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How to Stay Sober over the Holidays


If you have a drinking or drug using problem the Christmas season can be a difficult time to stick to your goals of sobriety.

Stinking Thinking

“Oh No! Here come the holidays and what if I can’t stay sober??” you might be thinking. Well you absolutely can with good planning and good thinking.

The above thought that begins with: “Oh no, what if…” is what is referred to as a catastrophic thought and a self-fulfilling prophecy. Continue reading »

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Depression and Codependency: Self Respect versus Serving as a Doormat


             You’re very tired. It’s been a hectic day and what you’d really like to do is just sit for a few minutes.  But instead, with a sigh, you start in on the ironing with resentment simmering inside of you.

            The phone rings and your friend asks if you can give her a lift to work in the morning. It will be tight you realize as you have to drop off your youngest child at school. Clenching your jaw, and putting a smile on your face, you agree to do it.

Continue reading »

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Couples: Stress in Marriage – Help in a Toolkit


Your drains are plugged up tight, and the serviceman hauls out his plumber’s snake.

The belt on your washing machine has gone and the repairman gets out his wrench and a new belt.

How about stress in your marriage? What do you do when things go wrong? Well there’s some gear in the toolbox for that too. Continue reading »

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Addiction on the Number Nineteen

addiction (2)

I would like to tell you a little story about a bus ride I had to work the other day.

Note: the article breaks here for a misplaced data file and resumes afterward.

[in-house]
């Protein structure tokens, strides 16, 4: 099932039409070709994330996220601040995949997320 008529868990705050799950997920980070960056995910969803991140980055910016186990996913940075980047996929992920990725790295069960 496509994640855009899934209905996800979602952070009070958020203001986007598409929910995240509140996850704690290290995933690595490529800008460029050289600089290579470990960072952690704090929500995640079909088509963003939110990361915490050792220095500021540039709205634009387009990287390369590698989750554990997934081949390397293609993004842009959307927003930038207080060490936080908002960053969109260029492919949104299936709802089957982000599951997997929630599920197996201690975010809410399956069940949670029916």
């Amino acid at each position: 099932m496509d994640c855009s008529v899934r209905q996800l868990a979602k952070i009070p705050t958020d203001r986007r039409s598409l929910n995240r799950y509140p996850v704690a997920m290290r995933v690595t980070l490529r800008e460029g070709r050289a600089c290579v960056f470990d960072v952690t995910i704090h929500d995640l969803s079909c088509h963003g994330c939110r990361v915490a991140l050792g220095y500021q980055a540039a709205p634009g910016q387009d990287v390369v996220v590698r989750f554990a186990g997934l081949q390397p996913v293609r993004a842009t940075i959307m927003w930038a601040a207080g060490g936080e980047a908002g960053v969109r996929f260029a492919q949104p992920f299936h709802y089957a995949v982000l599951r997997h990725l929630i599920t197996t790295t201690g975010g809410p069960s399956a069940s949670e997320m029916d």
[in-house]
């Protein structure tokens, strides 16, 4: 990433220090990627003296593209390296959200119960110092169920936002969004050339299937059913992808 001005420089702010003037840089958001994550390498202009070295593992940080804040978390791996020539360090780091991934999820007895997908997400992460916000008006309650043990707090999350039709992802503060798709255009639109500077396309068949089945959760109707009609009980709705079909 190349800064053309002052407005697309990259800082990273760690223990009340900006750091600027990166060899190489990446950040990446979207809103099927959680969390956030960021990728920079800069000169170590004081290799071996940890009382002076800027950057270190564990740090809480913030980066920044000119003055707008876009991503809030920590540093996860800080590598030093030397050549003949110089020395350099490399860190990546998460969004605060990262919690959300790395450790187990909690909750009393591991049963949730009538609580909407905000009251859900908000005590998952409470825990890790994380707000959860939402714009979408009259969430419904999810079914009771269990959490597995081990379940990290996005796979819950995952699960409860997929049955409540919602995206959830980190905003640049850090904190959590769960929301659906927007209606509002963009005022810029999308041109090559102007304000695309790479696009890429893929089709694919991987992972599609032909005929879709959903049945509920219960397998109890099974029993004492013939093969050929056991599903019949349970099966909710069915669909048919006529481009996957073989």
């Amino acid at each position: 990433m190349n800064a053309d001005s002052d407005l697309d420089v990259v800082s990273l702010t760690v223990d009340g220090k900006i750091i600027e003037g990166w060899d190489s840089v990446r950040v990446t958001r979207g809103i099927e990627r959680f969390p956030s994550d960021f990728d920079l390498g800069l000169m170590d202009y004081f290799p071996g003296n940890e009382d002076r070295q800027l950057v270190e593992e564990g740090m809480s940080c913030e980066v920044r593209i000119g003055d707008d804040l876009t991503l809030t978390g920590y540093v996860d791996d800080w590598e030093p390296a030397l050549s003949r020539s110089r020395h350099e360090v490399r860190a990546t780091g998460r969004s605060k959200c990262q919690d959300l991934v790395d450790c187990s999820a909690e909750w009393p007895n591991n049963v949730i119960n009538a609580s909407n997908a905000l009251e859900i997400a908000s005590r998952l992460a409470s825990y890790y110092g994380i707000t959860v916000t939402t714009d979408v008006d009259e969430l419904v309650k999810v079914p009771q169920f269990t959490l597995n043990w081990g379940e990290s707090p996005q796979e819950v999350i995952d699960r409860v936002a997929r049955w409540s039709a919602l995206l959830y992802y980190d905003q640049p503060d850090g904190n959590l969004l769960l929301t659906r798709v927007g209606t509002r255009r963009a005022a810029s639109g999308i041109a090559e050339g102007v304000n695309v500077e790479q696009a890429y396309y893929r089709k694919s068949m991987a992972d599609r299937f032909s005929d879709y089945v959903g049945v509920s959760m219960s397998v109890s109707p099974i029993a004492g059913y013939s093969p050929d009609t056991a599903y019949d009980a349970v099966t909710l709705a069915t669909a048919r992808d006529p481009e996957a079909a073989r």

Taking the bus is always interesting with all the different folk on board and relaxing not to have to drive, it’s nice not to have to drive but just sit back and enjoy the ride.

I have often seen the positive side of human nature on the bus. A mother was having no luck in quieting her crying baby and a stranger reached out and asked the child if she would like the paper, and offered her the daily news flyer. Continue reading »

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Trauma, Stress and Anxiety: How it Affects Your Nervous System

autonomic nervous system

Your heart is going 100 beats per minute.

Your skin is cold and clammy.

Your mouth is dry.

No, you have not just finished running the marathon.

You’re late for a meeting. You’re about to step in front of a crowd to speak. You’re experiencing stress.

Continue reading »

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Can Social Media Contribute to Depression?

upset man on computer

Thanks to social media like FaceBook or Twitter, connecting with people is easier than ever. With one click of the mouse, you can chat with a new friend or share news with a large group of people. Communication is instant.

Sounds great. What could be better?

According to recent studies, however, time spent on social media can lead to depression and anxiety. Continue reading »

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The Importance of Structure in Addiction Recovery


As we get sicker in our addiction our daily structure gets distorted and our self care falls away. When we get clean and sober our daily structure needs to change to accommodate our healthy recovery behavior. You may have wasted lots of time on using and getting over the effects of using—feeling hung over. You may have stayed up late and slept in and given up healthy eating, sleeping and recreation which often happens when drinking and using gets heavy.   Continue reading »

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Eating Disorders: Men Struggle With it Too

Men with Eating Disorders

Elton John is a multiple Grammy Award winner and a music legend known all around the world.

Russell Brand is an internationally acclaimed comedian and movie star.

Both have achieved a long string of accomplishments and public recognition.

But did you know that both of these men have also personally battled eating disorders? Continue reading »